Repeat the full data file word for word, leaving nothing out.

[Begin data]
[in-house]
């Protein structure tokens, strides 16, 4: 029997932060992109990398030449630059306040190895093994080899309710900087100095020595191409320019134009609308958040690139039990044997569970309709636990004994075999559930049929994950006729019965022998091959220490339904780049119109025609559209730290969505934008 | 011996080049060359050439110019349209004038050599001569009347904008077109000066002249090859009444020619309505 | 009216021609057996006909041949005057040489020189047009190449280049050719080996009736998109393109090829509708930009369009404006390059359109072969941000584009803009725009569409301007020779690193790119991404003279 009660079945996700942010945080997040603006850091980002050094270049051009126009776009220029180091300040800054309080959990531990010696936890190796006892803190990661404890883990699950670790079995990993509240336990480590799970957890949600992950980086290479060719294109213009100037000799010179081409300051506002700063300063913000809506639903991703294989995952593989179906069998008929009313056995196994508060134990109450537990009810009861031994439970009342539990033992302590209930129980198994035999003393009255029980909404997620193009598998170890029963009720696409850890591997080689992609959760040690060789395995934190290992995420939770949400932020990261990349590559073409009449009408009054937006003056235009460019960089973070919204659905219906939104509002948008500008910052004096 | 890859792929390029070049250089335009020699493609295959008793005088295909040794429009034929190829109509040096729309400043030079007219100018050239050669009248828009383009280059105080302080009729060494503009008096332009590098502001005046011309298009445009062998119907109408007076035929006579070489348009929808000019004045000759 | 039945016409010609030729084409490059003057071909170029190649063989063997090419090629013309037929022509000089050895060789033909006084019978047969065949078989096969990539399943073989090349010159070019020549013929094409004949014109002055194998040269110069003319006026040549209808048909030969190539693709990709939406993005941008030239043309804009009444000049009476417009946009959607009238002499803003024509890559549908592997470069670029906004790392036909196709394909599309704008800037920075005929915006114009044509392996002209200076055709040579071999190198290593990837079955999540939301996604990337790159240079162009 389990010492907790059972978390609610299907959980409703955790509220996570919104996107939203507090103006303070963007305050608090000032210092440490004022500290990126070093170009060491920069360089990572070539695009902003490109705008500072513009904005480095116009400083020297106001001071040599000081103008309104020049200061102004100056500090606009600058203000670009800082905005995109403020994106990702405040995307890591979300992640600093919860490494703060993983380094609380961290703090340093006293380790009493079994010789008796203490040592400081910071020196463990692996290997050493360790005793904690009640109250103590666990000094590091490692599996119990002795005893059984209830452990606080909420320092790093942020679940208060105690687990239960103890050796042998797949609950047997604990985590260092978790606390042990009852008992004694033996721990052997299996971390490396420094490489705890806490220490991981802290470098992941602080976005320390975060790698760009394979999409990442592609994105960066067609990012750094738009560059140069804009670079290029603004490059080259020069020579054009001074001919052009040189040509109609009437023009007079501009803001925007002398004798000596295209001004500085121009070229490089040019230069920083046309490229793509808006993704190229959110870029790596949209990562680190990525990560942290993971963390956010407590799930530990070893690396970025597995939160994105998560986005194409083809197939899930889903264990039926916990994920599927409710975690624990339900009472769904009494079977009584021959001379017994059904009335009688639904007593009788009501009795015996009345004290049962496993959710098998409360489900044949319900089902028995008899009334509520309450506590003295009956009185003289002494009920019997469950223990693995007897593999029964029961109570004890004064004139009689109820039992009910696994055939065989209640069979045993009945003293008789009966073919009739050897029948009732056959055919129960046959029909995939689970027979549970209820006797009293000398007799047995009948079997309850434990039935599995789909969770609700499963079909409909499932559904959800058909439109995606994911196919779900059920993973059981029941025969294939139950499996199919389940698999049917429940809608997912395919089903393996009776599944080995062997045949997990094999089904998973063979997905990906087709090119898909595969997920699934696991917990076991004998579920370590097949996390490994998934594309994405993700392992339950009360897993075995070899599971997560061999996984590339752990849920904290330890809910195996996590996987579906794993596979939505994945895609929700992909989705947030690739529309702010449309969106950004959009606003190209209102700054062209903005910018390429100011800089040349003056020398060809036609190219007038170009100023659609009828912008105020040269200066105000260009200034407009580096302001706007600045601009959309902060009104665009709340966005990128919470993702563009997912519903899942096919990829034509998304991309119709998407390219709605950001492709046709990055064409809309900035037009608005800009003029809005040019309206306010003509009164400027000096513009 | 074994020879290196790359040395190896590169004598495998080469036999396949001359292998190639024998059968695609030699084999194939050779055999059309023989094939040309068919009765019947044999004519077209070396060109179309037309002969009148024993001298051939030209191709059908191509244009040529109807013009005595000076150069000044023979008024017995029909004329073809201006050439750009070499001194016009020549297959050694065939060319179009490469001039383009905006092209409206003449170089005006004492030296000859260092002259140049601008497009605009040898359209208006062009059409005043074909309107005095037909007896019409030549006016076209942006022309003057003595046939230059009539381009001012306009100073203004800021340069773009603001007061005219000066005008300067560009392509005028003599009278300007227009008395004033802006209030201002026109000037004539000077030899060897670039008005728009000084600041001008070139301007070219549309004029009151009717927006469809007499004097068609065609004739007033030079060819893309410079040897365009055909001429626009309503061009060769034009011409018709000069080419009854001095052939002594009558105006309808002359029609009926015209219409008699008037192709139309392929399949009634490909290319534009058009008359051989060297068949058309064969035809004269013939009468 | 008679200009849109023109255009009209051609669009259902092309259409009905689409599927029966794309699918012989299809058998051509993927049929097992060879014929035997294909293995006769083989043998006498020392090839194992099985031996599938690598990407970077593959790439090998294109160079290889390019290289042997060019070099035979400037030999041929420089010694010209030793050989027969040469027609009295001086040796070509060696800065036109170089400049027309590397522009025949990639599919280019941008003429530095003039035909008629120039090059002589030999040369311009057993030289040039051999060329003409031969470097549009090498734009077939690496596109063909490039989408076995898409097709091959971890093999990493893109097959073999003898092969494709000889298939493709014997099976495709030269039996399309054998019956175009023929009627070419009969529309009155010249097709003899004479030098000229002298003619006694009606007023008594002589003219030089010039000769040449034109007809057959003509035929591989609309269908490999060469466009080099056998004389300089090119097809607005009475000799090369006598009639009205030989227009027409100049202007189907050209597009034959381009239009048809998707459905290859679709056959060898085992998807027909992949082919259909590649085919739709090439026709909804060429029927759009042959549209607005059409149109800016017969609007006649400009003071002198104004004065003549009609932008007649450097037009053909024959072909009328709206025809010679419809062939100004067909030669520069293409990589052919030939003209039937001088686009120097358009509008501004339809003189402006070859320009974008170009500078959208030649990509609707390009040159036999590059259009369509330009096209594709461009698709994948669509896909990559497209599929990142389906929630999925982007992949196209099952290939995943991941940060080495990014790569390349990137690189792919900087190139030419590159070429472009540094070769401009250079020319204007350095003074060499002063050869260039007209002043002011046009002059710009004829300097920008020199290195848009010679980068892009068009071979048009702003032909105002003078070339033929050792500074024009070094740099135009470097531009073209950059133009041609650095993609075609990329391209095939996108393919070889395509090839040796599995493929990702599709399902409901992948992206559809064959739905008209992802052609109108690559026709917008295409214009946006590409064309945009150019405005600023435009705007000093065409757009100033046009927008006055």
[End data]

[in-house]
């Protein structure tokens, strides 16, 4: 029997932060992109990398030449630059306040190895093994080899309710900087100095020595191409320019134009609308958040690139039990044997569970309709636990004994075999559930049929994950006729019965022998091959220490339904780049119109025609559209730290969505934008 | 011996080049060359050439110019349209004038050599001569009347904008077109000066002249090859009444020619309505 | 009216021609057996006909041949005057040489020189047009190449280049050719080996009736998109393109090829509708930009369009404006390059359109072969941000584009803009725009569409301007020779690193790119991404003279 009660079945996700942010945080997040603006850091980002050094270049051009126009776009220029180091300040800054309080959990531990010696936890190796006892803190990661404890883990699950670790079995990993509240336990480590799970957890949600992950980086290479060719294109213009100037000799010179081409300051506002700063300063913000809506639903991703294989995952593989179906069998008929009313056995196994508060134990109450537990009810009861031994439970009342539990033992302590209930129980198994035999003393009255029980909404997620193009598998170890029963009720696409850890591997080689992609959760040690060789395995934190290992995420939770949400932020990261990349590559073409009449009408009054937006003056235009460019960089973070919204659905219906939104509002948008500008910052004096 | 890859792929390029070049250089335009020699493609295959008793005088295909040794429009034929190829109509040096729309400043030079007219100018050239050669009248828009383009280059105080302080009729060494503009008096332009590098502001005046011309298009445009062998119907109408007076035929006579070489348009929808000019004045000759 | 039945016409010609030729084409490059003057071909170029190649063989063997090419090629013309037929022509000089050895060789033909006084019978047969065949078989096969990539399943073989090349010159070019020549013929094409004949014109002055194998040269110069003319006026040549209808048909030969190539693709990709939406993005941008030239043309804009009444000049009476417009946009959607009238002499803003024509890559549908592997470069670029906004790392036909196709394909599309704008800037920075005929915006114009044509392996002209200076055709040579071999190198290593990837079955999540939301996604990337790159240079162009 389990010492907790059972978390609610299907959980409703955790509220996570919104996107939203507090103006303070963007305050608090000032210092440490004022500290990126070093170009060491920069360089990572070539695009902003490109705008500072513009904005480095116009400083020297106001001071040599000081103008309104020049200061102004100056500090606009600058203000670009800082905005995109403020994106990702405040995307890591979300992640600093919860490494703060993983380094609380961290703090340093006293380790009493079994010789008796203490040592400081910071020196463990692996290997050493360790005793904690009640109250103590666990000094590091490692599996119990002795005893059984209830452990606080909420320092790093942020679940208060105690687990239960103890050796042998797949609950047997604990985590260092978790606390042990009852008992004694033996721990052997299996971390490396420094490489705890806490220490991981802290470098992941602080976005320390975060790698760009394979999409990442592609994105960066067609990012750094738009560059140069804009670079290029603004490059080259020069020579054009001074001919052009040189040509109609009437023009007079501009803001925007002398004798000596295209001004500085121009070229490089040019230069920083046309490229793509808006993704190229959110870029790596949209990562680190990525990560942290993971963390956010407590799930530990070893690396970025597995939160994105998560986005194409083809197939899930889903264990039926916990994920599927409710975690624990339900009472769904009494079977009584021959001379017994059904009335009688639904007593009788009501009795015996009345004290049962496993959710098998409360489900044949319900089902028995008899009334509520309450506590003295009956009185003289002494009920019997469950223990693995007897593999029964029961109570004890004064004139009689109820039992009910696994055939065989209640069979045993009945003293008789009966073919009739050897029948009732056959055919129960046959029909995939689970027979549970209820006797009293000398007799047995009948079997309850434990039935599995789909969770609700499963079909409909499932559904959800058909439109995606994911196919779900059920993973059981029941025969294939139950499996199919389940698999049917429940809608997912395919089903393996009776599944080995062997045949997990094999089904998973063979997905990906087709090119898909595969997920699934696991917990076991004998579920370590097949996390490994998934594309994405993700392992339950009360897993075995070899599971997560061999996984590339752990849920904290330890809910195996996590996987579906794993596979939505994945895609929700992909989705947030690739529309702010449309969106950004959009606003190209209102700054062209903005910018390429100011800089040349003056020398060809036609190219007038170009100023659609009828912008105020040269200066105000260009200034407009580096302001706007600045601009959309902060009104665009709340966005990128919470993702563009997912519903899942096919990829034509998304991309119709998407390219709605950001492709046709990055064409809309900035037009608005800009003029809005040019309206306010003509009164400027000096513009 | 074994020879290196790359040395190896590169004598495998080469036999396949001359292998190639024998059968695609030699084999194939050779055999059309023989094939040309068919009765019947044999004519077209070396060109179309037309002969009148024993001298051939030209191709059908191509244009040529109807013009005595000076150069000044023979008024017995029909004329073809201006050439750009070499001194016009020549297959050694065939060319179009490469001039383009905006092209409206003449170089005006004492030296000859260092002259140049601008497009605009040898359209208006062009059409005043074909309107005095037909007896019409030549006016076209942006022309003057003595046939230059009539381009001012306009100073203004800021340069773009603001007061005219000066005008300067560009392509005028003599009278300007227009008395004033802006209030201002026109000037004539000077030899060897670039008005728009000084600041001008070139301007070219549309004029009151009717927006469809007499004097068609065609004739007033030079060819893309410079040897365009055909001429626009309503061009060769034009011409018709000069080419009854001095052939002594009558105006309808002359029609009926015209219409008699008037192709139309392929399949009634490909290319534009058009008359051989060297068949058309064969035809004269013939009468 | 008679200009849109023109255009009209051609669009259902092309259409009905689409599927029966794309699918012989299809058998051509993927049929097992060879014929035997294909293995006769083989043998006498020392090839194992099985031996599938690598990407970077593959790439090998294109160079290889390019290289042997060019070099035979400037030999041929420089010694010209030793050989027969040469027609009295001086040796070509060696800065036109170089400049027309590397522009025949990639599919280019941008003429530095003039035909008629120039090059002589030999040369311009057993030289040039051999060329003409031969470097549009090498734009077939690496596109063909490039989408076995898409097709091959971890093999990493893109097959073999003898092969494709000889298939493709014997099976495709030269039996399309054998019956175009023929009627070419009969529309009155010249097709003899004479030098000229002298003619006694009606007023008594002589003219030089010039000769040449034109007809057959003509035929591989609309269908490999060469466009080099056998004389300089090119097809607005009475000799090369006598009639009205030989227009027409100049202007189907050209597009034959381009239009048809998707459905290859679709056959060898085992998807027909992949082919259909590649085919739709090439026709909804060429029927759009042959549209607005059409149109800016017969609007006649400009003071002198104004004065003549009609932008007649450097037009053909024959072909009328709206025809010679419809062939100004067909030669520069293409990589052919030939003209039937001088686009120097358009509008501004339809003189402006070859320009974008170009500078959208030649990509609707390009040159036999590059259009369509330009096209594709461009698709994948669509896909990559497209599929990142389906929630999925982007992949196209099952290939995943991941940060080495990014790569390349990137690189792919900087190139030419590159070429472009540094070769401009250079020319204007350095003074060499002063050869260039007209002043002011046009002059710009004829300097920008020199290195848009010679980068892009068009071979048009702003032909105002003078070339033929050792500074024009070094740099135009470097531009073209950059133009041609650095993609075609990329391209095939996108393919070889395509090839040796599995493929990702599709399902409901992948992206559809064959739905008209992802052609109108690559026709917008295409214009946006590409064309945009150019405005600023435009705007000093065409757009100033046009927008006055």